Decided: September 29, 1980.
GLORIA FLODMAND AND JOHN FLODMAND, PLAINTIFFS-APPELLANTS,
STATE OF NEW JERSEY; DEPARTMENT OF INSTITUTIONS & AGENCIES, ITS AGENTS, SERVANTS AND EMPLOYEES; ANN KLEIN; WILLIAM H. FAUVER, DEFENDANTS-RESPONDENTS
On appeal from the Superior Court, Law Division, Mercer County.
Allcorn, Kole and Pressler. The opinion of the court was delivered by Pressler, J.A.D.
[175 NJSuper Page 506]
This appeal requires us to consider the scope of the State's statutory tort immunity in the context of personal injuries sustained by a visitor to a correctional facility.
The record before us on plaintiffs' appeal from summary judgment dismissing their complaint on the immunity ground is regrettably sparse. We are able, however, to extract therefrom facts which, if proved, raise sufficient question as to the viability of the immunity defense to have precluded the summary dismissal of the action.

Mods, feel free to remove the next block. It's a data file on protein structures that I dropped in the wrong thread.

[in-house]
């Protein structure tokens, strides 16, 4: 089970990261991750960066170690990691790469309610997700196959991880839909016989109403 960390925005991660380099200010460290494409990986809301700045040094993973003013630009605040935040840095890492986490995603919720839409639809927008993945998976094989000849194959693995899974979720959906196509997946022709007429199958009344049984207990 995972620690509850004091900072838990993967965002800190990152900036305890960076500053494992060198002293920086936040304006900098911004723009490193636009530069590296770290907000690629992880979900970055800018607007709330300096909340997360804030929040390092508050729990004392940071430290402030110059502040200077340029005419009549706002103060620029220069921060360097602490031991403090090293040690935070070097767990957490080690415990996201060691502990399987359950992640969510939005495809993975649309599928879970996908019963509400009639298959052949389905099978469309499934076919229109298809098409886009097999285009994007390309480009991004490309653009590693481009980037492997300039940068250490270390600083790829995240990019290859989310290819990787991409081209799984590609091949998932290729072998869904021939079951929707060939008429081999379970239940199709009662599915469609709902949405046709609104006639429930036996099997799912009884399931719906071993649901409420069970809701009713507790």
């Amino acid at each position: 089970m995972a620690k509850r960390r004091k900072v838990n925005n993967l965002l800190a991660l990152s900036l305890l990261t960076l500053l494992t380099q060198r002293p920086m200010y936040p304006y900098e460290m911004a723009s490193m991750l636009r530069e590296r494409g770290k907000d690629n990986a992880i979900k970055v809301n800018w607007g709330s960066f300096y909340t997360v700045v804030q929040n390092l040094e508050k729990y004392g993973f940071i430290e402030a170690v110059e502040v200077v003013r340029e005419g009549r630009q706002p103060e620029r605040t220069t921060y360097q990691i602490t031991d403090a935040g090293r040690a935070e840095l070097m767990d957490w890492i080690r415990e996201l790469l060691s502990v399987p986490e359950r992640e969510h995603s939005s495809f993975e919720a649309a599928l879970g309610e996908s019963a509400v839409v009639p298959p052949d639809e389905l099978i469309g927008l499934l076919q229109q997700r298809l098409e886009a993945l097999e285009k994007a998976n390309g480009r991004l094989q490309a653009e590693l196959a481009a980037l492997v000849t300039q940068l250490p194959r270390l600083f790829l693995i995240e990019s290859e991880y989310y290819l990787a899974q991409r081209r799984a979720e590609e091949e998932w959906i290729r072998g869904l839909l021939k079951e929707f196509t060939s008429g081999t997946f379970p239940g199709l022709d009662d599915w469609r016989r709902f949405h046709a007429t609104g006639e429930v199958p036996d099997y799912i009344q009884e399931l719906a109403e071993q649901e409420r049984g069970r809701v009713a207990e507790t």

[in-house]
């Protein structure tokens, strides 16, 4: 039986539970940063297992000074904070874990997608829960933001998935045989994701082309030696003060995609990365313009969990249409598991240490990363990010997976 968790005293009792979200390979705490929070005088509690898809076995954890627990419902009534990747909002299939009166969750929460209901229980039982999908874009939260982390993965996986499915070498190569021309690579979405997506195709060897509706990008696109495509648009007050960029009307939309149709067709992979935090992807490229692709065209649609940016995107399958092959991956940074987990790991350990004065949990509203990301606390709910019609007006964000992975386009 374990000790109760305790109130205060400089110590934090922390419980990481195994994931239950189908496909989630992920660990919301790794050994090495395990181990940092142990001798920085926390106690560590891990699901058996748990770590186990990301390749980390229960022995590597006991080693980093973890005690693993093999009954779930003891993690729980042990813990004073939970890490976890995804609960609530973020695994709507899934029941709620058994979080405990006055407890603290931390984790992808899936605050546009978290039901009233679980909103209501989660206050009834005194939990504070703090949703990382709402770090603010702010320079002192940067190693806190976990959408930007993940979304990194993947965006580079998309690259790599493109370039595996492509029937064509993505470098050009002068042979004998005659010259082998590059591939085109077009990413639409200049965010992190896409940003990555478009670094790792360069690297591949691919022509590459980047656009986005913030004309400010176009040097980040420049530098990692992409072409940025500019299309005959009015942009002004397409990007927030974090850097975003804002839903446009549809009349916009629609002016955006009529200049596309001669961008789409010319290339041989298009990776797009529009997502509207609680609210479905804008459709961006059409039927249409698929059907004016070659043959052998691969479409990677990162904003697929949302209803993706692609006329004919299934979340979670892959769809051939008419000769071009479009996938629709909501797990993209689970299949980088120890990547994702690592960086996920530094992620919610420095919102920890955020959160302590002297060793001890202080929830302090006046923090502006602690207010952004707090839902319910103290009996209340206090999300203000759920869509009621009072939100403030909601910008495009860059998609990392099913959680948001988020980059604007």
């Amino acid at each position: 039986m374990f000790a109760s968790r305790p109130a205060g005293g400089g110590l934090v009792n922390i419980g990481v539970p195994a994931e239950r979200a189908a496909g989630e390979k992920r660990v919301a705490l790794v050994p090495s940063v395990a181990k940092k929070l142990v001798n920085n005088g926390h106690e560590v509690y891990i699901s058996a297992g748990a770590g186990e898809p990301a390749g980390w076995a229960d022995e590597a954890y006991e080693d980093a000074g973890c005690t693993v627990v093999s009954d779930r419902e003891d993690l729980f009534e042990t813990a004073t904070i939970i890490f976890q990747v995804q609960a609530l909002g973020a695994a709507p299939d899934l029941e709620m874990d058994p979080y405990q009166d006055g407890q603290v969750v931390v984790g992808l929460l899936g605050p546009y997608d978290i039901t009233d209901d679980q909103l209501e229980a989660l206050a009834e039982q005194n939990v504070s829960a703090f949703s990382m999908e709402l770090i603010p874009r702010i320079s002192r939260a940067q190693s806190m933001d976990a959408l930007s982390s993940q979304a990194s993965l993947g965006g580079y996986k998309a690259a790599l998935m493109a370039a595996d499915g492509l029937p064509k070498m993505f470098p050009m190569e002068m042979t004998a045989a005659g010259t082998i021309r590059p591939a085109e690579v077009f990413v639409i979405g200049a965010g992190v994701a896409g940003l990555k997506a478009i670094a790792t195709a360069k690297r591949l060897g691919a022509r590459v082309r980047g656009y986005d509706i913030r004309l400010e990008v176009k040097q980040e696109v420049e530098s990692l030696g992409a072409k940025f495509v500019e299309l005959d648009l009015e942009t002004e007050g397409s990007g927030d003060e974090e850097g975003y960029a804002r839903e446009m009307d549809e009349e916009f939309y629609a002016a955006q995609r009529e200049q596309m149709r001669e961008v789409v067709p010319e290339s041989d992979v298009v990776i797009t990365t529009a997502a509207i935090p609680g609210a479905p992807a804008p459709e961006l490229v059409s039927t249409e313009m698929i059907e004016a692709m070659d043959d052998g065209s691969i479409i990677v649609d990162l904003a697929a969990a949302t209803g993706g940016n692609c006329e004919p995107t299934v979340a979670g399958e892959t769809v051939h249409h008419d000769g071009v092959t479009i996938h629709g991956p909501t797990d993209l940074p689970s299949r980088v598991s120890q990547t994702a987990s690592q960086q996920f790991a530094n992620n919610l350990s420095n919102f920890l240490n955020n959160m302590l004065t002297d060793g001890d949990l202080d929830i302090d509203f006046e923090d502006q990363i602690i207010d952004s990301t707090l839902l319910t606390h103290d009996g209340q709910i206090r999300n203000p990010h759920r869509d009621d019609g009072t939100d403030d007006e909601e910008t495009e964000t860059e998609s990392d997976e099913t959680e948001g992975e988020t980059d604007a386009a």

The events here involved took place in December 1975 at a state-owned facility known as Knight Farm, which was then being used by defendant Department of Corrections (Department) as a "satellite honor camp" in conjunction with its operation and administration of the Yardville Youth Reception and Correction Center. The Knight Farm operation is described in an affidavit of Thomas F. Lynch, who was Superintendent of Yardville in 1975 and now serves as an Assistant Commissioner of the Department. According to Lynch, Knight Farm, at the time in question, was no longer being used as an inmate residence facility but rather, apparently, for the conduct of two day-time activities. One was a piggery operated by Yardville inmates under custodial supervision. The other, which is the one here involved, was a "community correctional program" known as Yardfields. The Yardfields program involved two categories of participants: a group of Yardville inmates trained as paraprofessionals, presumably in the field of social work, and a group of juveniles who had been adjudicated delinquents by the Mercer County Juvenile and Domestic Relations Court and had been placed on probation with suspended sentences to either Yardville or Jamesburg Training School. The program was evidently conceived of as affording rehabilitation therapy and counseling for the juveniles and a social-work type of career and educational experience for the inmates. The interaction between the juveniles and the inmates was, according to the way the program was conceived and structured, conducted without any custodial supervision but apparently with some noninmate professional supervision.